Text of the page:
They use the details to contact the actual bank and impersonate the customer to change the password, mobile number, or email address. Once the changes get authorized, the cyber attacker will get the OTP for the transactions they do to their mobile and wipe out the customer’s bank account in no time. They will create credit card debts, apply for a loan with a false identity, and indulge in various fraudulent activities.
Ensuring state-of-the-art cyber security for banking
Cyber security systems to protect the banks and their customers are evolving with the increase in cybercrimes. There is a huge demand for experts in the field in all the banks and private companies offering such services. The staff and the customers get trained to be aware of the numerous scams and how to spot them to avoid becoming victims through such expert teams.
SPF, DKIM, and DMARC – SPF, DKIM, and DMARC email protection protocols help to avoid BEC and EAC scams. SPF or Sender Policy Framework provides extra security to databases and requires all inventory, invoices, and emails to use a specific template to prevent impersonation. DKIM and DMARC technologies use digital signatures and advanced machine learning artificial intelligence bots to spot and filter impersonation emails.
Encrypted emails – Banks’ comprehensive cyber security solution provides extra safe encrypted emails to all employees. They also check whether all the emails the employees and executives receive and respond officially come from authorized domains and the right IP address. Supplier impersonation emails or fake emails requesting data or funds are filtered efficiently to control bank scams.
Multi-level authentication for credit cards – The customers are provided credit cards with high encryption and multi-level authentication. The banks try to educate customers never to click on any anonymous links in the SMS or respond to direct phone calls. They also educate them on spotting phishing websites that will differ slightly from the original bank’s website.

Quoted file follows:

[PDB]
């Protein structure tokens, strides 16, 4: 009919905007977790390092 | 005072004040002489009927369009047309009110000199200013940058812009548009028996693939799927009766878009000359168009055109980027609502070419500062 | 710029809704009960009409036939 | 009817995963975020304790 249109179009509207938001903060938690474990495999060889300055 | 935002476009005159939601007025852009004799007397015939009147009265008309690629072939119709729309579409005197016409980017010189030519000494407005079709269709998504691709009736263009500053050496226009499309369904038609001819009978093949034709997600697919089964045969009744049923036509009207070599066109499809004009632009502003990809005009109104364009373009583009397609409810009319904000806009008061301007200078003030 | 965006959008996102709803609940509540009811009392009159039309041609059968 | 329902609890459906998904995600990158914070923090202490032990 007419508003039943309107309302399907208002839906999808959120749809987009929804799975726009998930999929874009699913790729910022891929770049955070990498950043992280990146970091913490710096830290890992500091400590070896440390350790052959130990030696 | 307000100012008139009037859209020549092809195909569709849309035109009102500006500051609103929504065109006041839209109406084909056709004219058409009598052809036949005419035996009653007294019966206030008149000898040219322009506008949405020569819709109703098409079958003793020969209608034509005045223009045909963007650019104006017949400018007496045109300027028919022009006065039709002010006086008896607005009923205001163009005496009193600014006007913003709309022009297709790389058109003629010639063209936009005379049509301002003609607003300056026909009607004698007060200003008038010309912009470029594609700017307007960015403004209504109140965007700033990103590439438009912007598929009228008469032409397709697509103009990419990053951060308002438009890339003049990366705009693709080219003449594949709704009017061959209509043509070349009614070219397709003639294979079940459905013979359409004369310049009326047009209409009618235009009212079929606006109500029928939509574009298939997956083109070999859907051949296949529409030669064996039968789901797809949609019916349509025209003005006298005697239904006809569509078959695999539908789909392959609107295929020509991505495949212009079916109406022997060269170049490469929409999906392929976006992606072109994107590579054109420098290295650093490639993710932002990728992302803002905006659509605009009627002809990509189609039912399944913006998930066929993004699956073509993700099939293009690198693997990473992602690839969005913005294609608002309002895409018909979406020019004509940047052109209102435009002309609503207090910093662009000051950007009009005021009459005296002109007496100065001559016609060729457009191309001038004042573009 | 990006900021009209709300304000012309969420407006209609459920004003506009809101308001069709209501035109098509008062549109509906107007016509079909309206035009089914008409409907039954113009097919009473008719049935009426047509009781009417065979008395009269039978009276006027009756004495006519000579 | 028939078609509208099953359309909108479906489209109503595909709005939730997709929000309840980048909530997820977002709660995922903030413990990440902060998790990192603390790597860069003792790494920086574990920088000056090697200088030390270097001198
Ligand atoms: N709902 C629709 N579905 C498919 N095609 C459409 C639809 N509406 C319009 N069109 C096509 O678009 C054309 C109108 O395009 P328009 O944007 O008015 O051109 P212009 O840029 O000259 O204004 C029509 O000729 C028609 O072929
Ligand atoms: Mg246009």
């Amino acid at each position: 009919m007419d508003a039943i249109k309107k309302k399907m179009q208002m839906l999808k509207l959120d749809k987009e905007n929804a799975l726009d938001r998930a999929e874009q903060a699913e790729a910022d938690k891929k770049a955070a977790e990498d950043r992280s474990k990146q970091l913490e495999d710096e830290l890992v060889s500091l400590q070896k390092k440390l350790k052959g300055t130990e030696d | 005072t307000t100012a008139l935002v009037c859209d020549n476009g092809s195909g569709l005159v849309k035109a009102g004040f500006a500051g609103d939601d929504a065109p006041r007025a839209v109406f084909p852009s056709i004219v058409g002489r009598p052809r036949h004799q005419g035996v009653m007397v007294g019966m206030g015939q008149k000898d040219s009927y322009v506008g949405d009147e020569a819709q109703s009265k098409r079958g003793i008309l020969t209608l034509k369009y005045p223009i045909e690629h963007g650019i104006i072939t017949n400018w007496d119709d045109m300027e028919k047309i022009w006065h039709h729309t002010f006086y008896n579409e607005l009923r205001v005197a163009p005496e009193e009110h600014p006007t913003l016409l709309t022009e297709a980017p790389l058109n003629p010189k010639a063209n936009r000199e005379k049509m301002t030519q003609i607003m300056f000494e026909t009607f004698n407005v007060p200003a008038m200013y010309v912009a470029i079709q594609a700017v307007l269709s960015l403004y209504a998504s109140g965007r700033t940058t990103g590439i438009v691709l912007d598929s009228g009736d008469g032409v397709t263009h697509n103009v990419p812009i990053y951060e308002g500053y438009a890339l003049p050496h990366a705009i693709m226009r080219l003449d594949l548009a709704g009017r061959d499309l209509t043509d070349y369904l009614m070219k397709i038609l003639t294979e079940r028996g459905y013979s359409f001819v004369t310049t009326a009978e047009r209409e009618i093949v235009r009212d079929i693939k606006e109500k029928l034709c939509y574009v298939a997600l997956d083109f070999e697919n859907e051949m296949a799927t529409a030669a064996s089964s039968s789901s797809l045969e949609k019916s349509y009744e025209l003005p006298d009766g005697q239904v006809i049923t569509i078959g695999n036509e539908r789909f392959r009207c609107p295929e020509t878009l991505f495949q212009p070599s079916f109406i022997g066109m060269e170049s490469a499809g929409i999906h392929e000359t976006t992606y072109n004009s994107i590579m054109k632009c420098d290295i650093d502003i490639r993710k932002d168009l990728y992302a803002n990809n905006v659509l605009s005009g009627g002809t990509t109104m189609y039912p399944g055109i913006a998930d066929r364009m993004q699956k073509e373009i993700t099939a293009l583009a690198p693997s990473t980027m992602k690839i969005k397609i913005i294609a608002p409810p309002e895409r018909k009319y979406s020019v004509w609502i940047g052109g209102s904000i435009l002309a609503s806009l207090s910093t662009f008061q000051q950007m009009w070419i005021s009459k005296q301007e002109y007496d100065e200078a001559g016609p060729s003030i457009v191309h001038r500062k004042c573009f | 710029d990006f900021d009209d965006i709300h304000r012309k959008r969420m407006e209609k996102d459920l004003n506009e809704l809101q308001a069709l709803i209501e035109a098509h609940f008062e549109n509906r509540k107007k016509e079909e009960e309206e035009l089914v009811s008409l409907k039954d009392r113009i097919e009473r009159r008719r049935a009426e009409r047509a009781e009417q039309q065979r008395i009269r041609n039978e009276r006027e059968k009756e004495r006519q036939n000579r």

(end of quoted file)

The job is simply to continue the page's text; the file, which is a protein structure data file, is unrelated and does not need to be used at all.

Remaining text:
Constant monitoring for ransomware – Holistic cyber security protocols effectively protect the bank and customer data, and a team works on constant monitoring for ransomware. If there is any attempt to breach a weak point of the bank’s firewall or security system, automatic measures to prevent downtime get triggered.
Use of phishing detection tools – When a bank gets a call to upgrade an email or mobile number, most huge banks send executives directly to cross-check details with the customers to avoid scams. The security team uses phishing detection tools to search for websites similar to the bank’s site and report against them.
Data security – Fraudulent loan requests for starting a business or a personal loan, data theft, and database changes are intimated to concerned authorities and customers immediately. Customers authorize it if they initiate it, and the executives know about the changes in real-time.
Close eye on third-party programs – They will spot discrepancies and alert the security team if they suspect a particular change. Banks also conduct periodic checks on their database and security systems to upgrade and ensure they are working flawlessly. The security protocols regularly scan the bank’s system for any third-party program or virus latching into it to avoid data manipulation.